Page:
Robo-advisory platforms now deploy data analytics capabilities powered by artificial intelligence (AI) and machine learning (ML) applications, taking personalization of services a step further. Self-learning algorithms and sentiment analysis tools can now track customer behavior to gain deeper insights that help make better investment decisions closely tailored to the investor needs.
Human Emotional Intelligence in the Era of Robo-Advisory
The technology powering robo-advisory has altered the nature of business relationships, which is particularly evident in client-advisor relationships where trust is at the core. Despite the efficiency that automation technology offers, it fundamentally lacks any form of human connection and trust. Let us not forget - greed and fear are the two biggest forces that drive Wall Street, and nobody is totally immune to their influence.
Almost every investor has, at some time or another, discovered firsthand how easily fear and greed can alter their emotional state and start dictating their decisions. In such a scenario, a human advisor with high emotional intelligence can think rationally while also being able to help keep the investor on the right course. So, even as modern clients look to technology solutions to gain greater customization and control over their investment decisions, they still seek to engage with human advisors when dealing with their personal wealth management.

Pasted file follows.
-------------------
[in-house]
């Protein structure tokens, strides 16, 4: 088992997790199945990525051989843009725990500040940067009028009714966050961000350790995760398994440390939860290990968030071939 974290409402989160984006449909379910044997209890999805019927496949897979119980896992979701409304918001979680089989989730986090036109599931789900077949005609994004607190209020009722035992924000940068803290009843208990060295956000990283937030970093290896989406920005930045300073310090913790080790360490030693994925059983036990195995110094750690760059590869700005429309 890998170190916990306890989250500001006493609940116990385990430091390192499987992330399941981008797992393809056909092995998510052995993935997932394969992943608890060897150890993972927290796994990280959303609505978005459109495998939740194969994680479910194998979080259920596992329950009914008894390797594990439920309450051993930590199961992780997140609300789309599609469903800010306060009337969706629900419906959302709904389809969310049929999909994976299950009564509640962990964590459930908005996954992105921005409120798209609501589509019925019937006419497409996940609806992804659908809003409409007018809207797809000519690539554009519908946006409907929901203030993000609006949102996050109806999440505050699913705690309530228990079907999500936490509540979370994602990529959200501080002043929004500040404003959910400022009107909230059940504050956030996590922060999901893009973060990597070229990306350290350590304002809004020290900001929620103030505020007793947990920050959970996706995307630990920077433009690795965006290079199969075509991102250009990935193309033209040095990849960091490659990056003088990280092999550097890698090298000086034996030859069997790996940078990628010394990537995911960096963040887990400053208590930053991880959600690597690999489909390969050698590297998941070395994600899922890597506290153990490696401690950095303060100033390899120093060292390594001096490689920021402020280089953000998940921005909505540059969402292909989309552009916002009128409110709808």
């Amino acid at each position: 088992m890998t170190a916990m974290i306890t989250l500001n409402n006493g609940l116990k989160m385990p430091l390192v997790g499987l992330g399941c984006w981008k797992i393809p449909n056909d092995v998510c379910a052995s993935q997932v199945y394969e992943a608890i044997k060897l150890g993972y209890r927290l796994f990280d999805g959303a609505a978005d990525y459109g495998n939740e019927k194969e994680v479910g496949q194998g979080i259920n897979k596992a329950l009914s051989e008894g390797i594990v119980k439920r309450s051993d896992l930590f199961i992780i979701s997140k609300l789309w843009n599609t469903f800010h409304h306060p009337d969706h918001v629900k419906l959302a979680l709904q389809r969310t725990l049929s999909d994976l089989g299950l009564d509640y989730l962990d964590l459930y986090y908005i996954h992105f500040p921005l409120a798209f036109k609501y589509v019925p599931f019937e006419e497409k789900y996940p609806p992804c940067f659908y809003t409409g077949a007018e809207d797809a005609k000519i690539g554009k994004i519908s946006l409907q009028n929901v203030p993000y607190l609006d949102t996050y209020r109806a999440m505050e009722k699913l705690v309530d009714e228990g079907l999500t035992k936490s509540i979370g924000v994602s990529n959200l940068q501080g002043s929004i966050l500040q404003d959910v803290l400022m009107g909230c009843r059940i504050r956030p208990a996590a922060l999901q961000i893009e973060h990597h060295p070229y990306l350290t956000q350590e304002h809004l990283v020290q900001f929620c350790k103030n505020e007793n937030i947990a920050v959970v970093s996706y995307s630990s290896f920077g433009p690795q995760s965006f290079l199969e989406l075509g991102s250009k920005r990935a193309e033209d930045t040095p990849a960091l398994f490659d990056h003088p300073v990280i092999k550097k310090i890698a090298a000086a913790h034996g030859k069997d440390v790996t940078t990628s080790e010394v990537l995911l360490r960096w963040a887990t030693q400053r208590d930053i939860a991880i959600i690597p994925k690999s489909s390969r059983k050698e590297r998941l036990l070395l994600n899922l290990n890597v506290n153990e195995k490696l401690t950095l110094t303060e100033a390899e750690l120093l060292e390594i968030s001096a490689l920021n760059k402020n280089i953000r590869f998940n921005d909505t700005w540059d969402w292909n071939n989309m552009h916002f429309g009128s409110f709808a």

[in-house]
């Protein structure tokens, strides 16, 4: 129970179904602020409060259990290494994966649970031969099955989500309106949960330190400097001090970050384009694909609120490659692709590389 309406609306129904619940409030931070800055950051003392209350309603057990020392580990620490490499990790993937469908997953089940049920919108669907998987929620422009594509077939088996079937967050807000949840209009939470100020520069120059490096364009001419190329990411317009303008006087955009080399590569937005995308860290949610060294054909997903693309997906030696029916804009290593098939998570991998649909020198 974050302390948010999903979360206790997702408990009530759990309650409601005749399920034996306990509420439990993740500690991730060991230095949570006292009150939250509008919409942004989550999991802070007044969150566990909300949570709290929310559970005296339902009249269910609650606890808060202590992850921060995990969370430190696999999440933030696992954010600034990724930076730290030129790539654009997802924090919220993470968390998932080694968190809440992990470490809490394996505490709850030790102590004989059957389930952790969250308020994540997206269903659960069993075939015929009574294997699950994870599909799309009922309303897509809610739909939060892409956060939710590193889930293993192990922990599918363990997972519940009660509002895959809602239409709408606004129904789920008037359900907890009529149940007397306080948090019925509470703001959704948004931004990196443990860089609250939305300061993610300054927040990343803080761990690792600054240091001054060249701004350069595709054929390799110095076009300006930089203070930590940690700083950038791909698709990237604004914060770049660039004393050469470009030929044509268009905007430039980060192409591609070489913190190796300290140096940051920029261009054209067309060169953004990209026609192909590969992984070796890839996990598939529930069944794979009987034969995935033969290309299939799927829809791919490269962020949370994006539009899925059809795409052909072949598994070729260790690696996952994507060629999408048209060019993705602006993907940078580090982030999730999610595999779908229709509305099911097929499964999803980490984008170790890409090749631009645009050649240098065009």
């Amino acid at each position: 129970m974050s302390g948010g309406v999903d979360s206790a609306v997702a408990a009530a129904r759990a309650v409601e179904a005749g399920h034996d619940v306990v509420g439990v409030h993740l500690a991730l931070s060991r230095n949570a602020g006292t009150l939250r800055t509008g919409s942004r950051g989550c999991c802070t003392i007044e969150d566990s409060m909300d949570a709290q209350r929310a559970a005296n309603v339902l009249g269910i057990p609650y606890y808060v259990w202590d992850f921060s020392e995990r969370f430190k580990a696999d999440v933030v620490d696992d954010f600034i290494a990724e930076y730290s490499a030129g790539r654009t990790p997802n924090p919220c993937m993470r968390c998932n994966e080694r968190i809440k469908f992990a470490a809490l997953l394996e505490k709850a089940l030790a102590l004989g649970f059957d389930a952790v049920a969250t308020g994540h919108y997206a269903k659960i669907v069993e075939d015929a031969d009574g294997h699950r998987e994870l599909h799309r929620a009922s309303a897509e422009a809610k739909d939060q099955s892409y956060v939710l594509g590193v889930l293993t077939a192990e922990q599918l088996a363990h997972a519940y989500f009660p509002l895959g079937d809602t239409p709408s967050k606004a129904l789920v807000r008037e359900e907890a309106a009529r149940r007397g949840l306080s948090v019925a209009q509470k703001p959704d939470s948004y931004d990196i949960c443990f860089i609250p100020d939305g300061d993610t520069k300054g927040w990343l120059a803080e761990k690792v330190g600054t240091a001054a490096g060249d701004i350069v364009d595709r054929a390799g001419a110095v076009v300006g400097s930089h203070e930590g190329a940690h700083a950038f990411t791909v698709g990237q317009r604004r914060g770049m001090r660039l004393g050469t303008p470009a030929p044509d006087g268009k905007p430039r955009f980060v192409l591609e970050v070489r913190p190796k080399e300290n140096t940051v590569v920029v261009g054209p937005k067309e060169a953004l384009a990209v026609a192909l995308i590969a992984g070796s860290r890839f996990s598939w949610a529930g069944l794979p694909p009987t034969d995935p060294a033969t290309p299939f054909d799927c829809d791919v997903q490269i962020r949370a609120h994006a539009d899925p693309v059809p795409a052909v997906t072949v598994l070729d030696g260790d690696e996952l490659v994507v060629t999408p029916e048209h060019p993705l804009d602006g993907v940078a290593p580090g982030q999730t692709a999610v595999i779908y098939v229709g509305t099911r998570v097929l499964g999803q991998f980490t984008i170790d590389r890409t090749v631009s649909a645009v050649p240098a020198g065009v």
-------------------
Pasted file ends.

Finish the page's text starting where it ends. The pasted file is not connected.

Certain humane aspects of this relationship, such as reassuring clients during adverse market conditions and persuading them to take bold action can’t be mimicked by machines and, thus, make the role of the human advisor all the more important. Robo-advisory technologies serve to augment the capabilities of these human advisors as they offer clients bespoke solutions while continuing to foster trust in the investment relationship.
As a result, many wealth management firms and institutions are deploying robo-advisory in concert with human agents. This type of hybrid advisory not only appeals to high-value clients who still require a human-touch, but also enables firms to access a larger client-base within the same resources.
The Future of Robo-advisors
Though robo-advisory services offer undeniable benefits, the technology is still at a nascent stage of development and may take another 10 years to realize its full potential. The rising technological advances, particularly in AI and cognitive computing will pave way for next-gen robo-advisory. This will be capable of complex reasoning and exhibit human-level interactions that are based on various subtle, non-quantitative aspects of human behavior.
However, investors may not always desire a fully digital experience only. The ideal scenario, in this case, is to strike a balance between human and robo-advisory capabilities. The 21st century is an era where technology will work to augment human ability in every domain. Firms need to prepare for this evolution and develop a framework where technology is used to foster and grow client-advisor relationships through the value of human relationships.